Many communities across the United States experience challenges in accessing clean and affordable water. In response, civil society and grassroots organizations are using a human rights framework to advocate for safe and affordable services for all. This is a curious trend, given that the United States is a country in which human rights, specifically socio-economic rights, are not recognized as relevant for domestic policy and even met with hostility. This study explores this tension: why do civil society actors, grassroots organizers, and national level advocates in the United States use a human rights framework to advocate for access to clean and affordable water in a country that is so hostile towards domestic human rights and socio-economic rights? How are they utilizing this framework to address water contamination, lack of access to and disconnection of services? And what have been the successes and/or shortcomings thus far?
The study examines advocacy in California, Michigan, and the Appalachian Mountains based on personal interviews with local activists. The study suggests that the human rights framework can be empowering for residents in affected communities. Moreover, while “human rights” can be a divisive phrase, the basic ideology of rights seems to be universally accepted. Finally, advocates perceive human rights as an alternative international framework, which is a step removed from their local and national governments which they distrust. Understanding this framing, the strategies behind it, and the obstacles advocates are facing provides insights for broader efforts to advance human rights and social justice advocacy in the United States.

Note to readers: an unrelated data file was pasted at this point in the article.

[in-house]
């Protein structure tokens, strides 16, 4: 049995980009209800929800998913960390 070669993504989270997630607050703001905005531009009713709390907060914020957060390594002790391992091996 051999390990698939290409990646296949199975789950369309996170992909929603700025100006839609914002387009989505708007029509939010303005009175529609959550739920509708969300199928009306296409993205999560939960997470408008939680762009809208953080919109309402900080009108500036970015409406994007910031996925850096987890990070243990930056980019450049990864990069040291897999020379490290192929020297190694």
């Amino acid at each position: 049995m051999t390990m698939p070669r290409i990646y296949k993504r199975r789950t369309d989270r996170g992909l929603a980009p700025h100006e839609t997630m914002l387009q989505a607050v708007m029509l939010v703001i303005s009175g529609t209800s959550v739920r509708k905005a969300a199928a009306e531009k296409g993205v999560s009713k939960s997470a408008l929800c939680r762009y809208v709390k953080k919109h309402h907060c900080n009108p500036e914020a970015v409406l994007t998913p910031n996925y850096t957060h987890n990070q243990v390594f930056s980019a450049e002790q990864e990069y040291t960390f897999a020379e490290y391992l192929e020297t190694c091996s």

Syrian Refugees in Istanbul and Gaziantep: Comparative Findings on Settlement, Livelihood and Support
Ahmet Içduygu, Souad Osseiran
Community-Driven Development or community-based development?
Arne Strand, Magnus Hatlebakk, Torunn Wimpelmann, Mirwais Wardak
Improving Covid-19 vaccine coverage by mitigating corruption risks in the supply chain
Daniela Cepeda Cuadrado, Daniel Sejerøe Hausenkamph
Corruption in the medical supply chain: lessons from the pandemic
Sarah Steingrüber, Muktar Gadanya
Is the system of self-regulation among India’s judges fit for purpose? In-house mechanisms are not the best way to protect judicial independence
Safeguarding the Covid-19 vaccine distribution: Evaluating the role of blockchain
Daniela Cepeda Cuadrado, Daniel Sejerøe Hausenkamph, Per Aarvik, Clara Cardona, Marcelino Turati, Natalia Mejia Pardo
The invisible ceiling: Muslim immigrant entrepreneurs navigate Norway’s financial environment
Mari Norbakk,Sarah A Tobin